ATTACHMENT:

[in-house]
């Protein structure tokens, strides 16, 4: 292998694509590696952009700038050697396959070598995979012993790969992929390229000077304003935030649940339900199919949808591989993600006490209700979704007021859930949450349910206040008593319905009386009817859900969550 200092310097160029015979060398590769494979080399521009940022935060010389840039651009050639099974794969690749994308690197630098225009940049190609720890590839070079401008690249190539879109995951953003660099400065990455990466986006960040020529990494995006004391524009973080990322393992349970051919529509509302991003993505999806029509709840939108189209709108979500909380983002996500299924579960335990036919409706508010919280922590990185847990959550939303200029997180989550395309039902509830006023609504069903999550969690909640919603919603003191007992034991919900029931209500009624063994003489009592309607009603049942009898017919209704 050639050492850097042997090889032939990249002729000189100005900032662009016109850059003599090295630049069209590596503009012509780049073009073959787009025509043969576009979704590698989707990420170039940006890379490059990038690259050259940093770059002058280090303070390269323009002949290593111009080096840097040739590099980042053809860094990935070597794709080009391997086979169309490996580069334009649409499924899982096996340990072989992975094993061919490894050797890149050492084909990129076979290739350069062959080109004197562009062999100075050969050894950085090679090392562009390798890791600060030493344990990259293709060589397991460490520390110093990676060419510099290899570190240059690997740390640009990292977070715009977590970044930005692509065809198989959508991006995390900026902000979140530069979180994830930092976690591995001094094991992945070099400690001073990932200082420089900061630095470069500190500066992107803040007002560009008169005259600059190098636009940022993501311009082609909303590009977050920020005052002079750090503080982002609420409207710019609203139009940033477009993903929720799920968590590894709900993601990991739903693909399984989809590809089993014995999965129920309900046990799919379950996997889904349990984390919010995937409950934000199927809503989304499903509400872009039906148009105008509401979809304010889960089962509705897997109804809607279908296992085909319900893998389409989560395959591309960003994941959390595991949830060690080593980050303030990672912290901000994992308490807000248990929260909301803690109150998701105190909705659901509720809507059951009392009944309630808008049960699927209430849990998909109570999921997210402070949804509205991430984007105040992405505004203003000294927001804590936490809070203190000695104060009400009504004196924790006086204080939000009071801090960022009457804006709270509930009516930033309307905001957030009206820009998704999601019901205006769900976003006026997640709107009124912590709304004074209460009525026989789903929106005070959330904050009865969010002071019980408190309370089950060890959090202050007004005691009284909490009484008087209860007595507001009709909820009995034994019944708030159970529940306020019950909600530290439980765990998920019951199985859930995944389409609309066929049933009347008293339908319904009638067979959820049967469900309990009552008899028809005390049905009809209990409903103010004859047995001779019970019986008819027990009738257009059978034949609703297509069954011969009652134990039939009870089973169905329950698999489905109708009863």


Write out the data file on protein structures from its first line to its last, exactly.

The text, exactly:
[in-house]
């Protein structure tokens, strides 16, 4: 292998694509590696952009700038050697396959070598995979012993790969992929390229000077304003935030649940339900199919949808591989993600006490209700979704007021859930949450349910206040008593319905009386009817859900969550 200092310097160029015979060398590769494979080399521009940022935060010389840039651009050639099974794969690749994308690197630098225009940049190609720890590839070079401008690249190539879109995951953003660099400065990455990466986006960040020529990494995006004391524009973080990322393992349970051919529509509302991003993505999806029509709840939108189209709108979500909380983002996500299924579960335990036919409706508010919280922590990185847990959550939303200029997180989550395309039902509830006023609504069903999550969690909640919603919603003191007992034991919900029931209500009624063994003489009592309607009603049942009898017919209704 050639050492850097042997090889032939990249002729000189100005900032662009016109850059003599090295630049069209590596503009012509780049073009073959787009025509043969576009979704590698989707990420170039940006890379490059990038690259050259940093770059002058280090303070390269323009002949290593111009080096840097040739590099980042053809860094990935070597794709080009391997086979169309490996580069334009649409499924899982096996340990072989992975094993061919490894050797890149050492084909990129076979290739350069062959080109004197562009062999100075050969050894950085090679090392562009390798890791600060030493344990990259293709060589397991460490520390110093990676060419510099290899570190240059690997740390640009990292977070715009977590970044930005692509065809198989959508991006995390900026902000979140530069979180994830930092976690591995001094094991992945070099400690001073990932200082420089900061630095470069500190500066992107803040007002560009008169005259600059190098636009940022993501311009082609909303590009977050920020005052002079750090503080982002609420409207710019609203139009940033477009993903929720799920968590590894709900993601990991739903693909399984989809590809089993014995999965129920309900046990799919379950996997889904349990984390919010995937409950934000199927809503989304499903509400872009039906148009105008509401979809304010889960089962509705897997109804809607279908296992085909319900893998389409989560395959591309960003994941959390595991949830060690080593980050303030990672912290901000994992308490807000248990929260909301803690109150998701105190909705659901509720809507059951009392009944309630808008049960699927209430849990998909109570999921997210402070949804509205991430984007105040992405505004203003000294927001804590936490809070203190000695104060009400009504004196924790006086204080939000009071801090960022009457804006709270509930009516930033309307905001957030009206820009998704999601019901205006769900976003006026997640709107009124912590709304004074209460009525026989789903929106005070959330904050009865969010002071019980408190309370089950060890959090202050007004005691009284909490009484008087209860007595507001009709909820009995034994019944708030159970529940306020019950909600530290439980765990998920019951199985859930995944389409609309066929049933009347008293339908319904009638067979959820049967469900309990009552008899028809005390049905009809209990409903103010004859047995001779019970019986008819027990009738257009059978034949609703297509069954011969009652134990039939009870089973169905329950698999489905109708009863």